Color Ranges and Sales Spikes

This week I uploaded a new designer’s tool to Spoonflower. I’ve been wanting to create a deck of color cards similar to Color Aid Paper but with a broader range of colors (750 vs. the 314 in Color Aid’s Full Set). It would be a collection that I could print at Spoonflower and that would take the guesswork out of color selection and the disparity between screen color and IRL color. Something that could be shuffled, dealt, grouped, matched, auditioned, and coordinated to create a bunch of different, yummy, go-to color palettes.

In the process of designing the cards, though, I had to contend with the “gamut” issue: what parts of the color family were reproducible in ink and what were not. As I systematically carved away all of the unusable colors, like greys and uber darks that look the same no matter what color family they’re in, I was alarmed by how much of some color families fell into the “out of gamut” range. The cool side of the color wheel in particular (green, blue, purple) seems to shrink dramatically when you have to consider its printability.

left: All the beautiful yellows that the Adobe Color Picker has to offer in the Hue 48 zone. vs. right: Only the allegedly printable ones.
Gamut-240
left: All of the beautiful blues that Adobe’s Color Picker has to offer in the Hue 240 zone vs. right: Wait…where did all the beautiful blues go??

It made me curious. I tend to question restrictions and good advice, and like my husband and his buddy when they come across a “Road Closed” sign on their motorcycle adventures and say, “Let’s see how closed it is,” as they proceed past the sign into the verboten area, I thought, “Let’s see how ‘out of gamut’ these really are.” So, I took a detour from the color cards and made a color sampler instead, using thirty entire color families. Out-of-gamut colors and all. I designed it to fit on a swatch of Spoonflower’s Prepasted Removable Smooth Wallpaper to get the most intense color they can print. The order was placed on Wednesday, so we’ll get to see what we’re dealing with in a couple of weeks.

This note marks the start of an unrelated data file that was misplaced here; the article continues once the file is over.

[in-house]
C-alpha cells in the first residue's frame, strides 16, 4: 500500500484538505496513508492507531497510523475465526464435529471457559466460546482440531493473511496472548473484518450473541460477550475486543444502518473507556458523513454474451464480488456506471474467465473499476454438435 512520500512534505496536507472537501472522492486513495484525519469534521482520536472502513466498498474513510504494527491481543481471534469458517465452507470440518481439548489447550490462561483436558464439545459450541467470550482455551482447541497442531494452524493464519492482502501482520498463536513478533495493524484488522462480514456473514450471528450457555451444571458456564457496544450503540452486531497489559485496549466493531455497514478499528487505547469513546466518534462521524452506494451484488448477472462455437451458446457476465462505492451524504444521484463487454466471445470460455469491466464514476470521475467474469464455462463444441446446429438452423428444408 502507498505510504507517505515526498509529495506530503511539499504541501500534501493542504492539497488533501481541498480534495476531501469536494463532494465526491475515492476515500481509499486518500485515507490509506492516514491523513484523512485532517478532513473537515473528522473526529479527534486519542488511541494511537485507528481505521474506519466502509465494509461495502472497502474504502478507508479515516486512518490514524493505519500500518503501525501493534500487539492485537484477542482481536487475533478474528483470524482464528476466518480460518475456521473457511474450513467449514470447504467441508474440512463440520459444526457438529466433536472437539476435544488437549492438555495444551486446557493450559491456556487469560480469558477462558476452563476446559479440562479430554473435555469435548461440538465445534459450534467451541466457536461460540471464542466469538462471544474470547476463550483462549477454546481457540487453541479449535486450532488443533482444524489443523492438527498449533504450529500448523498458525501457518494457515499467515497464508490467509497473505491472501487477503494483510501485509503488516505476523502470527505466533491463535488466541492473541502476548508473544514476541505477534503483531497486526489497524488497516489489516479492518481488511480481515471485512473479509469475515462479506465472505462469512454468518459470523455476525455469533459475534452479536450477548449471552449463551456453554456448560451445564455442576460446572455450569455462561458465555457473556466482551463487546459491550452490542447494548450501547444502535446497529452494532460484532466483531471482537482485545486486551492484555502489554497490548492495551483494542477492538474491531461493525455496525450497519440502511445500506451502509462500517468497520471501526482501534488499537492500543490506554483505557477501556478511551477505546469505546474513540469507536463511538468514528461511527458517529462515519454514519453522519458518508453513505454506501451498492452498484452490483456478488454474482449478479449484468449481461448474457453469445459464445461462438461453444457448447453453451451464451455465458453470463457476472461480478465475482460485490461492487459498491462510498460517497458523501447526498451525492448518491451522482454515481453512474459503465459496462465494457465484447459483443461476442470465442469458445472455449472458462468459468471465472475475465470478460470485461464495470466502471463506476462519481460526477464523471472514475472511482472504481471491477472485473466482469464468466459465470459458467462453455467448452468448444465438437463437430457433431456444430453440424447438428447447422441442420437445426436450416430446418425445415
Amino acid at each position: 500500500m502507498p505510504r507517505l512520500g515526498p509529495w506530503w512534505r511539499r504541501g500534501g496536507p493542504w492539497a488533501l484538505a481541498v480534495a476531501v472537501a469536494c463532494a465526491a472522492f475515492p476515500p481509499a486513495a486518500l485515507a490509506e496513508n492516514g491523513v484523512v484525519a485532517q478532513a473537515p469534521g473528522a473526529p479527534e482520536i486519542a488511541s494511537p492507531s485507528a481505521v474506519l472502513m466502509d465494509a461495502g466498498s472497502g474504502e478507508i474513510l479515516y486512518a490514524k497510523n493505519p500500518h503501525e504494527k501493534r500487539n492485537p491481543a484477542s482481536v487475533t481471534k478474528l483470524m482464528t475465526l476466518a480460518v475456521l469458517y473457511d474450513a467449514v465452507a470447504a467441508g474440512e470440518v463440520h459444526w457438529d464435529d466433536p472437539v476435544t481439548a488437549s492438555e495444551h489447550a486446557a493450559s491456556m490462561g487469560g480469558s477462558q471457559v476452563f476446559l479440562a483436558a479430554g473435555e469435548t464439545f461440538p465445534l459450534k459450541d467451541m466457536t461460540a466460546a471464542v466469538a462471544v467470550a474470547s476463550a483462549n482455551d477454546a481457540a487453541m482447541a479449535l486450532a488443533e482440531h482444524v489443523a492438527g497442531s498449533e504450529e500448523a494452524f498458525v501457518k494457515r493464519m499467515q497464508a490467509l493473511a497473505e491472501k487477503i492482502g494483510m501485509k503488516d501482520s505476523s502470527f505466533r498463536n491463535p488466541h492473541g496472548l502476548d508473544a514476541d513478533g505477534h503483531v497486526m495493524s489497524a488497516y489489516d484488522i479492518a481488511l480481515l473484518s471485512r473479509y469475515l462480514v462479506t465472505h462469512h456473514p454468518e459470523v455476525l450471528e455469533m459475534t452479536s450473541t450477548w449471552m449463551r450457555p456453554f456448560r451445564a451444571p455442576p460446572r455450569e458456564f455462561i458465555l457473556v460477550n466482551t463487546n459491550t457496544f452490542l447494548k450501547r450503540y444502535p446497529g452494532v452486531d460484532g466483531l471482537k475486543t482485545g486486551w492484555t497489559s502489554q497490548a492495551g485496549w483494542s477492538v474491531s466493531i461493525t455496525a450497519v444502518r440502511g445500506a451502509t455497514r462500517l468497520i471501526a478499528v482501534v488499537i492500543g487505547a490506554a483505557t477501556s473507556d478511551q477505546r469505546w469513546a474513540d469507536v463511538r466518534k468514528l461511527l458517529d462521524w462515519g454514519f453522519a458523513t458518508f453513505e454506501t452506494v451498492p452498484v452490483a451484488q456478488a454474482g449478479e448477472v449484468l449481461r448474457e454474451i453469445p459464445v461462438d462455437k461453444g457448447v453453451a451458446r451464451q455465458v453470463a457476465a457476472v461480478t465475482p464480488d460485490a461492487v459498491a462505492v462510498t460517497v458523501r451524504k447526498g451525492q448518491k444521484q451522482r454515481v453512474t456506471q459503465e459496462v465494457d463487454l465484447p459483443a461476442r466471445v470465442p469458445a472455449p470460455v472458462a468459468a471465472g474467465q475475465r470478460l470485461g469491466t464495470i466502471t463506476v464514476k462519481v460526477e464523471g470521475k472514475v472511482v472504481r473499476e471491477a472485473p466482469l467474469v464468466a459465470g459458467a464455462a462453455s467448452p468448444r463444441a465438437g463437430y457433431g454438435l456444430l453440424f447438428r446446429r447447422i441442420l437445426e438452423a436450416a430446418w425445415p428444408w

All the Gamut Color Family Sampler for Wallpaper

 

In other news: sales!

It’s the end-of-the-year financial report wrap-up, and I actually have something to report. The design that got into the Spoonflower Challenge Winner’s Circle in October — the Khokhloma Tea Towel — has sold 9 whole times! One was bought by Spoonflower for the complimentary towel that was included in the prize package. Most of the sales were during sales, but my commission stayed the same whether it was on sale or not. Bless all the folks who shop at Spoonflower!

Breakdown for the year:

  • 1st quarter: $1.30 for 1 Ambrosia Bites tea towel
  • 2nd quarter: $2.60 for 2 Ambrosia Bites tea towels
  • 3rd quarter: zippo
  • 4th quarter: $12.60 for 9 Khokhloma tea towels

Total: $16.50 – That’s four pints of Ben & Jerry’s ice cream!

With this happy turn of events, a question that had been rattling around in my head was answered. Does winning matter? I know it isn’t true for other designers, but in terms of sales, in my tiny corner of the design world, the answer is yes. Yes, it does. The only things that I’ve ever sold at Spoonflower were challenge entries that made it into the Top 10.

The challenge for the new year? To sell something that hasn’t run the gauntlet of the Spoonflower Design Challenge. And…go!